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Fool (Nancy Pearl's Book Lust Rediscoveries) [Kindle Edition]

Frederick Dillen , Nancy Pearl
3.1 out of 5 stars  See all reviews (54 customer reviews)

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Book Lust Rediscoveries
Nancy Pearl's Book Lust Rediscoveries series
Book Lust Rediscoveries is devoted to reprinting some of the best (and now out of print) novels originally published between 1960-2000. Each book is personally selected by librarian Nancy Pearl and includes an introduction and discussion questions. Browse more novels in Nancy Pearl's Book Lust Rediscoveries series.

Book Description

Self-absorbed Barnaby Griswold has to lose it all—money, homes, and family—before he gets a shot at becoming the unlikely hero of his own life.

Griswold is indisputably a fool. A well-educated, well-connected investments player on the one hand, but an entitled money-driven cretin on the other. His life changes almost overnight when he’s found to have acted slimily (but not illegally) by selling a stock short. His wife deserts him, his daughters disown him, and he loses his final and favorite home. At forty-six, disgraced and broke and lonely, Barnaby must repair his life to find redemption. Out of print for more than a decade, Frederick G. Dillen’s comic (and now timely) novel about an unlikely hero is now being reissued as part of librarian and NPR commentator Nancy Pearl’s Book Lust Rediscoveries series.

Editorial Reviews

From Publishers Weekly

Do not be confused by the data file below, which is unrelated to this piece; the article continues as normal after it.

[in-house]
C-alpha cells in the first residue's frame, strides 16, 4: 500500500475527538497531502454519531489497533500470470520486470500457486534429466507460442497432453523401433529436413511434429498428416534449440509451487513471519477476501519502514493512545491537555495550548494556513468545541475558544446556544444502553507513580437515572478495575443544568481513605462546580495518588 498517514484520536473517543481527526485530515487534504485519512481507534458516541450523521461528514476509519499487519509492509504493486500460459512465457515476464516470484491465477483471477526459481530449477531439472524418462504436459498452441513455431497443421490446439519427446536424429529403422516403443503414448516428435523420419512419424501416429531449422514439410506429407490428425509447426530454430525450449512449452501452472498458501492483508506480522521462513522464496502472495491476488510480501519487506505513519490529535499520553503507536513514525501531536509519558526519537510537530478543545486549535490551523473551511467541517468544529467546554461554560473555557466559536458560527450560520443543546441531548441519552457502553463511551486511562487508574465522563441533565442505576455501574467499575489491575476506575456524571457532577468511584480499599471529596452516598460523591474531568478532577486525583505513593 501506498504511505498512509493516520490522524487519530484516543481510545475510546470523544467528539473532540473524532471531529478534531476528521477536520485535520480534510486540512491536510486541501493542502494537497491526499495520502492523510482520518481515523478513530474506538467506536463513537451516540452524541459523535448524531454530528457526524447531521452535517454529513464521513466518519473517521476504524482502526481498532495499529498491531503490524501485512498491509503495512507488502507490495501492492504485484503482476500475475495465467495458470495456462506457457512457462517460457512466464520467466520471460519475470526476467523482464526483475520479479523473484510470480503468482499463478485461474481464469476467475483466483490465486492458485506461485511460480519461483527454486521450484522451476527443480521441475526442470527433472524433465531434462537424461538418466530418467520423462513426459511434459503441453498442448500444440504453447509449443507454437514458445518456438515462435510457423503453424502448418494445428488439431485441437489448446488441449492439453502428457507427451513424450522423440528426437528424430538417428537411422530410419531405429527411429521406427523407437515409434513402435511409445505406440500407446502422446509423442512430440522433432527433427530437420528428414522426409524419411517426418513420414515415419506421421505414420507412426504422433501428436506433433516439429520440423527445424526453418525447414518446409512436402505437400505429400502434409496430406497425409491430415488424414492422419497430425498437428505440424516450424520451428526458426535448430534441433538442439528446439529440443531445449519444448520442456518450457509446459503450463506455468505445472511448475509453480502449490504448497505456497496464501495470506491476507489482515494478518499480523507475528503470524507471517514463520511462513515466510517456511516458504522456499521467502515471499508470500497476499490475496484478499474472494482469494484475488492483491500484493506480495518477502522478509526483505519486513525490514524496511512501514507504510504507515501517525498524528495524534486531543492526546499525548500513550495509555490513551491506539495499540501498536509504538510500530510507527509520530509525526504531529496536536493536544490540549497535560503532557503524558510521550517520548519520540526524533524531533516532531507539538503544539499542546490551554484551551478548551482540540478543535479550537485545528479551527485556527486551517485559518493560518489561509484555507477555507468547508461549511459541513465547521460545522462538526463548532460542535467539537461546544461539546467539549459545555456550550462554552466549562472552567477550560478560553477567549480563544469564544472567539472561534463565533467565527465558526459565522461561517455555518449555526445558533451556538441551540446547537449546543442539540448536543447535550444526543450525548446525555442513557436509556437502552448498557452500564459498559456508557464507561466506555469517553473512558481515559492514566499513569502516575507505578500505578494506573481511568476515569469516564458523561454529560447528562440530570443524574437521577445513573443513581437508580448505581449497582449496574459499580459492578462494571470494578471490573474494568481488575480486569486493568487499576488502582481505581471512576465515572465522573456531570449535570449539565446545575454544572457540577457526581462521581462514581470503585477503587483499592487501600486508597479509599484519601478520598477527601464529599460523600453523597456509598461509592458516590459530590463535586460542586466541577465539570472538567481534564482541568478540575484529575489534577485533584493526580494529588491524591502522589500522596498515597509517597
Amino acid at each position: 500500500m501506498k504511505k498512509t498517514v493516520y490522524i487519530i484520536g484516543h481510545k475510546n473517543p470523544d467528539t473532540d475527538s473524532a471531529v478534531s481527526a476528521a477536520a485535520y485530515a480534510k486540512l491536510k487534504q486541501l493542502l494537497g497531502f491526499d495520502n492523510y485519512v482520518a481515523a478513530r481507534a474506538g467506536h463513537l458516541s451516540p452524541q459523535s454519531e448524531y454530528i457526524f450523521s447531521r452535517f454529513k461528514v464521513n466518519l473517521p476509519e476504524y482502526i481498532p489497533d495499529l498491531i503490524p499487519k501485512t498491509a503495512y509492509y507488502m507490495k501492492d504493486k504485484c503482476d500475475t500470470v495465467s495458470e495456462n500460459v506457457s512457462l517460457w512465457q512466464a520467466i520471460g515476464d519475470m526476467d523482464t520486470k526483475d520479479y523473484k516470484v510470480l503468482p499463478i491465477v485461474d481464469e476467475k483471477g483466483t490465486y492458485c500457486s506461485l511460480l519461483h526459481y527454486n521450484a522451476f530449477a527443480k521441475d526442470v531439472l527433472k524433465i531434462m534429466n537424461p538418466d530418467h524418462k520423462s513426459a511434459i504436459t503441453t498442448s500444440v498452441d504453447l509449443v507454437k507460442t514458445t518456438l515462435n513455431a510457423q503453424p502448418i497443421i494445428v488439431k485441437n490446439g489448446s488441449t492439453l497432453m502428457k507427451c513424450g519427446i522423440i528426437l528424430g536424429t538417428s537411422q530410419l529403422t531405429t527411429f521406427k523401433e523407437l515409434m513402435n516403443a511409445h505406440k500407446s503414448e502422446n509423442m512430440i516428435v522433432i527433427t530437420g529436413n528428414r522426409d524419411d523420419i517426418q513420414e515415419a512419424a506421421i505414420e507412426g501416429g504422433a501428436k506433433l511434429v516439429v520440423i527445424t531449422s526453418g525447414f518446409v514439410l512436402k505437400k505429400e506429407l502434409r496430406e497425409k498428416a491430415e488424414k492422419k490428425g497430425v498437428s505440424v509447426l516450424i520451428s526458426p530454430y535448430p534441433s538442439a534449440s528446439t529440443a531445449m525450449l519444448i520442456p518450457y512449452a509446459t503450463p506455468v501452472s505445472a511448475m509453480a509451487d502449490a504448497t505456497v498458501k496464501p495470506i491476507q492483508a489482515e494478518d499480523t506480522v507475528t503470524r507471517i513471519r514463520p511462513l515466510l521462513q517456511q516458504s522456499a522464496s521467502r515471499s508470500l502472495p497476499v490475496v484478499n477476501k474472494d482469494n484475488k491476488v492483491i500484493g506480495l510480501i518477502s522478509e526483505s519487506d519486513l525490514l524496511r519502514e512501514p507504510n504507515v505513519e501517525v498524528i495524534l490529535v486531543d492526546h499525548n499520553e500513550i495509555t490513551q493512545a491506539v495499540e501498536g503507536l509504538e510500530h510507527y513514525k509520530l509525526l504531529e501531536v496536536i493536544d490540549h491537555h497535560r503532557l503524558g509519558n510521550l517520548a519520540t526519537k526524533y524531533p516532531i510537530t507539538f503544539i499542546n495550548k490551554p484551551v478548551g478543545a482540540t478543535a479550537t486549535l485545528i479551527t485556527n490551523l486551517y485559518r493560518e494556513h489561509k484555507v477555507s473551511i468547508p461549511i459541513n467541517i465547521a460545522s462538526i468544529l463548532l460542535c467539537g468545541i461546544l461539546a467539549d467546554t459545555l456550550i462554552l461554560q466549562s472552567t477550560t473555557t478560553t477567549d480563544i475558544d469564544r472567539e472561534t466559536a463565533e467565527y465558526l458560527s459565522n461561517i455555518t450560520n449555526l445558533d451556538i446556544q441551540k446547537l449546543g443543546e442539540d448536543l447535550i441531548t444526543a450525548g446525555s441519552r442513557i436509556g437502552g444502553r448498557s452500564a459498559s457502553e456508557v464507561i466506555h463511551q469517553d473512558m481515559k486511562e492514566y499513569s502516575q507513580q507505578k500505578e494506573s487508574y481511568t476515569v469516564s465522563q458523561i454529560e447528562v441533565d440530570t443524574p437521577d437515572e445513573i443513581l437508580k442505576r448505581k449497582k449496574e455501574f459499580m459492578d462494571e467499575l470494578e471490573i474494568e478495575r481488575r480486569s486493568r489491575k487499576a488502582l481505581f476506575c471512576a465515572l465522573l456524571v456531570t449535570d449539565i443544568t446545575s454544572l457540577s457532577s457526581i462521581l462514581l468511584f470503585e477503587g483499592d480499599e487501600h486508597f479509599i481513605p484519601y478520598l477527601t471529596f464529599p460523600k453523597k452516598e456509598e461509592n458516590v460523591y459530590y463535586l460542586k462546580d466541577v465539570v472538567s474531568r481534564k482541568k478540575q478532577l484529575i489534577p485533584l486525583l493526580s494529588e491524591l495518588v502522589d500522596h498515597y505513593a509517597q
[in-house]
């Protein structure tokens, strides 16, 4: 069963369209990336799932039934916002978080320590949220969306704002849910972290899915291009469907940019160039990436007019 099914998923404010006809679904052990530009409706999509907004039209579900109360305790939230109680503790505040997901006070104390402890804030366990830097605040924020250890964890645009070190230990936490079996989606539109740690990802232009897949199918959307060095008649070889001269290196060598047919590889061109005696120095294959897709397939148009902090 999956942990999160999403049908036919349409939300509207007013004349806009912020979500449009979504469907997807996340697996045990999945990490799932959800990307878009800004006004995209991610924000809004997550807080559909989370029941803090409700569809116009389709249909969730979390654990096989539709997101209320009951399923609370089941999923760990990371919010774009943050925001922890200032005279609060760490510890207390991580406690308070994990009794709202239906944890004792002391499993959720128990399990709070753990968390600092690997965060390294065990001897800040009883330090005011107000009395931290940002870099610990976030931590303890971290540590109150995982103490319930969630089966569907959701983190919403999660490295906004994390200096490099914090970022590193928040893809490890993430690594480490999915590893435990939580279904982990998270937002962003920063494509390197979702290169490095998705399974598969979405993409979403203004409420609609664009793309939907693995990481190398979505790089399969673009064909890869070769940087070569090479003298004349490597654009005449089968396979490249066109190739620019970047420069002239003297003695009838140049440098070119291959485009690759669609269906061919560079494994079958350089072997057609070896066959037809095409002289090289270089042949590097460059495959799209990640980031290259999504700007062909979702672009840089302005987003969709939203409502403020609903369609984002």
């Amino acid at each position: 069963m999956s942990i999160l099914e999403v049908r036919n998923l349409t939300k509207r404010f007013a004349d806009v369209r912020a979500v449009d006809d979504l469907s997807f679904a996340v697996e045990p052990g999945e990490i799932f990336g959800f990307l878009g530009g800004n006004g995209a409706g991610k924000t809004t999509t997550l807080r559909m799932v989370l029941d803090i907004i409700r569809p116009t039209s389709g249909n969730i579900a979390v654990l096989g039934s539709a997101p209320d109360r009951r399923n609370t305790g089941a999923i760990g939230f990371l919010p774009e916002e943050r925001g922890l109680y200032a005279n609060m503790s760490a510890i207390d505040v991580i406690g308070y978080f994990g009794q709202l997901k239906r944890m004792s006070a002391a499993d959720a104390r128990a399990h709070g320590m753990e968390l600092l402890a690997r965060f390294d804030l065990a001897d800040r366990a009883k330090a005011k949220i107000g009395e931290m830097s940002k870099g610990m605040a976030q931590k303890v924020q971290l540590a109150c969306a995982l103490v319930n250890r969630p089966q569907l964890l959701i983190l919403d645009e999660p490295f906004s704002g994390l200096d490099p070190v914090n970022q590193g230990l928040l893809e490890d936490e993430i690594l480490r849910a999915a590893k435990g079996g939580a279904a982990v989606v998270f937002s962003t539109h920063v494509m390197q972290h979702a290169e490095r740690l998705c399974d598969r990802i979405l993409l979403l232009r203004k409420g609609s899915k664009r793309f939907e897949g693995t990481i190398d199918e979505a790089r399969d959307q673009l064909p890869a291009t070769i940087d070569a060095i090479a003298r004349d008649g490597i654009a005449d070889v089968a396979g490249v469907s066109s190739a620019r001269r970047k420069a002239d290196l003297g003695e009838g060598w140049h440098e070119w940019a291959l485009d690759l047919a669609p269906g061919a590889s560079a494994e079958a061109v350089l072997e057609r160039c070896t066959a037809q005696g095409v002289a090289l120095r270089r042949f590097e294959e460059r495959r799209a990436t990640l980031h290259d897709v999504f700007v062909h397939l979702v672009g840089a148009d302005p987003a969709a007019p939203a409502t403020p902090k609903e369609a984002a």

Barnaby Griswold, the protagonist of this assured and sophisticated novel, is a fulfillment of his father's worst fear: a fool, an indulgent "fluffmeister." After his devious, get-rich-quick investment scheme is exposed, he loses everything: his home, his wife and children and, above all, the spoils of a New York lifestyle he once, albeit briefly, enjoyed. Barnaby's story begins at his rock bottom: a Labor Day weekend he spends relinquishing the last of his equity and beginning his suspension from the securities business. His divorce is final and his wife and daughters await his exit. Sitting alone in what was once his summer home, he gets a providential phone call from his ex-mother-in-law, Ada Briley, who beckons him back to Oklahoma City, the very place where he pulled off his ill-fated swindle. His enemies there are plentiful, and one in particular, a duped client named Peterpotter, stalks and torments him. But Barnaby is resilient, suffering Peterpotter's abuses while nurturing Ada, to whom he's become attached. As Ada's health deteriorates, she becomes intensely dependent on him, and their friendship suffers with his interest in a local waitress, Marian Winott, who hails from the same East Coast circle that now ostracizes Barnaby. His perception of himself as a fool crystallizes, and he must decide which path to choose Ada's love, Marian's potential or a chance to salvage his woebegone lifestyle, a surprising development that occurs when, in a brief visit to New York, his intuition predicts a "Christmas Crash." He warns his old coterie, saves them from financial ruin and earns back their respect, enough that they beg his return to Manhattan. The epiphany Barnaby experiences is somewhat suspicious, slipped between confusion and a sudden closure, casting his transformation in doubt. Dillen recounts his second novel (after the praised Hero) in a dense and darkly comic voice, offering flourishing passages, clever turns and tense, delightful confrontations between characters. But while Barnaby is an engaging antihero, readers may find Dillen's tone a bit cold, almost refusing Barnaby sympathy when he needs it most, in his last-minute moment of truth. First serial rights to Harper's. (Sept.)